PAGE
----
The Tai-Chi Mastery of Banker Bull$#!*

Posted on May 15, 2012

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Recently, the name of JP Morgan’s CEO has come into the news because he has been at the helm while the bank suddenly lost $2 billion on self-admitted “sloppy, stupid” bets with shareholder money.  While this was not in the league of contagious global financial doom, it was an out-of-the-blue super-loss for a bank that has prided itself on being relatively careful.  Up until now, Jamie Dimon has fashioned himself to be a rare “straight shooting”, down-to-earth mega-banker who says he sympathizes with Occupiers and the idea of paying higher taxes.  During the beginnings of the public rage against over-compensated bankers, he claimed that no golden parachutes existed at JP Morgan and that bankers, like himself at least, are people too–regular, $23 million-a-year earning folk.  And because his particular bank stood only ankle deep in the shizzer that took the American economy down, instead of the industry benchmark of neck deep, he has been treated as the Relative Hero–the Big Banker who could still be trusted–so, his stance has been that it is still possible and profitable for banks to basically self-regulate.  He’s been the, “Poor man’s rich man” with the savoir-faire of laissez-faire.

Rewind to January 2012.  I was trying to understand the Euro crisis, by reading up on it and watching interviews with various “experts”. I happened on Dimon’s interview in Davos, with CNN’s Richard Quest regarding his views on the issue.  Being the CEO of the one of the biggest banks in the world, I assumed he would have something original to say.  But, what seemed to come out of his mouth was little more than vapour in the Swiss winter air.  Something about “something should be done, everybody needs to do all they can, I’m sure they are” etc.  Well no shit, Sherlock.  What a total waffle.  A la mode.  At first, I thought it was me, who needed to shake the Magic 8-Ball of Banker Rhetoric harder to extract meaning, so I kept re-playing his sentences over and over.  BUT…it was actually for the first time, in my shaky-foal-legged understanding of finance / economics, that I realized this man doesn’t himself really know things at a level he should know…and was Tai-Chi-ing his words to create an atmosphere of expertise.  I was surprised at myself!  I’m usually told this through the safe, reliable filter of a Liberal cynical sneer, and here I-did-it-all-by-myself!  Look, Mom!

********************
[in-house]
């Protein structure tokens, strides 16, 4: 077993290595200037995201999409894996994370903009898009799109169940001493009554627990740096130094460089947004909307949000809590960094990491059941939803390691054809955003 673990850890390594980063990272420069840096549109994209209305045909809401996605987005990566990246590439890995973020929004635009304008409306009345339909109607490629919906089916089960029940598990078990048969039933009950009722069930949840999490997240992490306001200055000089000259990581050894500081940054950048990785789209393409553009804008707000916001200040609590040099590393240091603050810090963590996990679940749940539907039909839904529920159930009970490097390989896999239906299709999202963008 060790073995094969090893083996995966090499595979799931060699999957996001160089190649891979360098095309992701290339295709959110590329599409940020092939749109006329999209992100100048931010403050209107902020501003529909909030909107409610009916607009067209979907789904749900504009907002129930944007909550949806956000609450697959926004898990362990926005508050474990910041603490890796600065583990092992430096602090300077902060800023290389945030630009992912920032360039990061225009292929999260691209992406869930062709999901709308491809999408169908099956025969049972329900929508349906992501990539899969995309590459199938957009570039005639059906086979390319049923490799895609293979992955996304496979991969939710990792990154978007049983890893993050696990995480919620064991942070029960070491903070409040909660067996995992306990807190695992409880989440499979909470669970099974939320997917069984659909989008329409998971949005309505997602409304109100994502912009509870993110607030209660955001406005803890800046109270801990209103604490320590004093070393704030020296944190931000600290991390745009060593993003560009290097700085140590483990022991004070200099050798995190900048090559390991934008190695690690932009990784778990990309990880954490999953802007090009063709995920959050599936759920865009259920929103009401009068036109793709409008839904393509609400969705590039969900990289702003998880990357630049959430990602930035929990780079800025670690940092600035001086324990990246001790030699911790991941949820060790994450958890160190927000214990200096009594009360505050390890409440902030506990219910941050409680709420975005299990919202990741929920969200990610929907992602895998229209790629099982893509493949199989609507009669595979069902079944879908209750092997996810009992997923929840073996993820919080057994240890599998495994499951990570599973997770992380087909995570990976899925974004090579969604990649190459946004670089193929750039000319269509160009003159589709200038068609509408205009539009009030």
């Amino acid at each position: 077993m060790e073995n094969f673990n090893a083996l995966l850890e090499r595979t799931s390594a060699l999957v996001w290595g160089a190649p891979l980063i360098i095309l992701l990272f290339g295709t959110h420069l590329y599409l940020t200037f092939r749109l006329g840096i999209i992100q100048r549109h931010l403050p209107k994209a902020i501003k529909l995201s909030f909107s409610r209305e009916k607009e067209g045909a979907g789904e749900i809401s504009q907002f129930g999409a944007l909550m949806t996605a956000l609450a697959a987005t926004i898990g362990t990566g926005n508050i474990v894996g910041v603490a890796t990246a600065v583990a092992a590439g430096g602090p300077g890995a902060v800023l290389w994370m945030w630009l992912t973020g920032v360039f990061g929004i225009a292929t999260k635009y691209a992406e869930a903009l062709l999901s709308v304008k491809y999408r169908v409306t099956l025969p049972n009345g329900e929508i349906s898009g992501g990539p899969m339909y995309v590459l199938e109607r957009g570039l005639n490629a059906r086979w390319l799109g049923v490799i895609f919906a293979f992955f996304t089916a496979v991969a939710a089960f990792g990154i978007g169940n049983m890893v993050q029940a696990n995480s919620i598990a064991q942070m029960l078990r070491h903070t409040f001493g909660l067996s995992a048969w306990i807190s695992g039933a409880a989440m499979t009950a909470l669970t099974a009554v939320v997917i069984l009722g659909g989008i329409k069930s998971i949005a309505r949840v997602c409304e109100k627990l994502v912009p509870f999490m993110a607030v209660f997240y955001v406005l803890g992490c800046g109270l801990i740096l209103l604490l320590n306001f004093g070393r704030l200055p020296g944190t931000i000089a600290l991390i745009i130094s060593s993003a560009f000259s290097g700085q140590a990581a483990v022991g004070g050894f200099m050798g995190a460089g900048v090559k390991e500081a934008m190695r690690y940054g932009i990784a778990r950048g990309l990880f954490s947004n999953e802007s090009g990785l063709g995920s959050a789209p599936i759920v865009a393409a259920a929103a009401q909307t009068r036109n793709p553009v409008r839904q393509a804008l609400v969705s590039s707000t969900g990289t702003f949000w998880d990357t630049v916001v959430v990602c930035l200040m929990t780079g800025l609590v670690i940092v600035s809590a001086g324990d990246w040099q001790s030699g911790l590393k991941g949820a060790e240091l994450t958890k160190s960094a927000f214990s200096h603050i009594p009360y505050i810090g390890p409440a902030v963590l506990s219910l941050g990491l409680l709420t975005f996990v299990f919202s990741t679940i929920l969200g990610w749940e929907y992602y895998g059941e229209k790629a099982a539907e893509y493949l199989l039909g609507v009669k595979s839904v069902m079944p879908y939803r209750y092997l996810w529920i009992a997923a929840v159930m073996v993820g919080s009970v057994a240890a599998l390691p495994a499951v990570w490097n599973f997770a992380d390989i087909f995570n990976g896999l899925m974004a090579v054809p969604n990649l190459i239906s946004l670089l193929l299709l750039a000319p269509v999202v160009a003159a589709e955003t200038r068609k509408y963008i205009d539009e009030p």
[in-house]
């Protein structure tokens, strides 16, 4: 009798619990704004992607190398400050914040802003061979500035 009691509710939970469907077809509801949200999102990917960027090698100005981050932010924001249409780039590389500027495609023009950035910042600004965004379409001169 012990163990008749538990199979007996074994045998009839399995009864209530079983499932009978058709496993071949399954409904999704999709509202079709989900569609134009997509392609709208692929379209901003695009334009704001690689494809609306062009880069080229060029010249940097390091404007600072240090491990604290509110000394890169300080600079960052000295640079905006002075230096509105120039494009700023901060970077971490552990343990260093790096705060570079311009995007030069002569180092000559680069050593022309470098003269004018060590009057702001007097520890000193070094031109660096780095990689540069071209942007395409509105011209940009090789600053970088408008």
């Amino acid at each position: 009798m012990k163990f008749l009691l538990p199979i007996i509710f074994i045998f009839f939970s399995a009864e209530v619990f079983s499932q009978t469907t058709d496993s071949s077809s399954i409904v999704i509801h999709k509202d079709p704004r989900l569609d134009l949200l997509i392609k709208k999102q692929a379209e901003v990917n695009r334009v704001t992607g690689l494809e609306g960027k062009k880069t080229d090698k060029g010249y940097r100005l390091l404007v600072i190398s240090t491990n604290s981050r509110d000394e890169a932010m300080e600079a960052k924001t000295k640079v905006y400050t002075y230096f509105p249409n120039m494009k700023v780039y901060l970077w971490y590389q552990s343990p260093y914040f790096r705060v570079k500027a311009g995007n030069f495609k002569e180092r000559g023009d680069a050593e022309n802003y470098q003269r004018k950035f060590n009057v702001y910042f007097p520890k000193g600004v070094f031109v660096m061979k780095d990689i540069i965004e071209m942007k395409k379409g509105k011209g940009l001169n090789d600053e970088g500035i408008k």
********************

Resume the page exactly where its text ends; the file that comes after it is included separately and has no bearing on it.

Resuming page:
(Please help me find this video–where he draws on Richard Quest’s chart.  It was January 26, 2012.  There was snow and they were on a balcony.  It’s been taken down.)

Anyhoo.  Fast-Forward to Now. Dimon is back, Mr. Nice Guy–admitting to being a very Bad Dog.  But see how he voluntarily sits in the Dog House in the wake of somehow having eaten $2 billion dollars off the kitchen table?  Big Banks are still wuvable yesss they are!  Here are some recent sound bites:

“We know we were sloppy, we know we were stupid, we know there was bad judgment. . . . Of course regulators should look at something like this, [but] we don’t know if [our actually breaking any law] is true yet.”

And a further “BUT”:

“This is not a risk that is life threatening to JP Morgan. This is a stupid thing that … we should never have done. But we are still going to earn a lot of money this quarter. So it isn’t like the company is jeopardized.”

True, 2 billion in losses is not much when you consider that in one quarter this year, JP Morgan made 19 billion.  But then after this disclosure, JP Morgan shares lost 20 billion in value.  Whatchu gonna do now?

“So, number one, we’re going to manage it to maximize the economic value for shareholders. What does that mean? It means that we’re not going to do something stupid.”

Again, no shit, Sherlock.

“Speaking for the Senior Management team and myself, while we can’t assure you we won’t make mistakes, we will – we can assure you we are going to try not to. These were egregious mistakes, they were self inflicted, we were accountable and we happened to violate our own standards and principles by how we want to operate the company. This is not how we want to run a business.”  (Meet the Press, May 13, 2012)

So, then you’ll agree that  William Golding hadn’t meant to write an inspirational handbook for the banking industry?

It’ll be interesting to see if Dimon can Tai-Chi this one away.  Pro-regulation folk have been doing the Charleston over the checkmating of the last bastion of banking self-rule.

Perhaps, it depends on what Dimon’s strategy is to stay afloat in the media savvy pool of public opinion:

#1. Pretend all along that he was really that lovable guy from the Ridiculist:

#2. Stay hidden behind a neighbourly-looking fence regularly dispensing questionable nuggets of wisdom from his seemingly greener lawn:

#3.  When in doubt, wax on, wax off:

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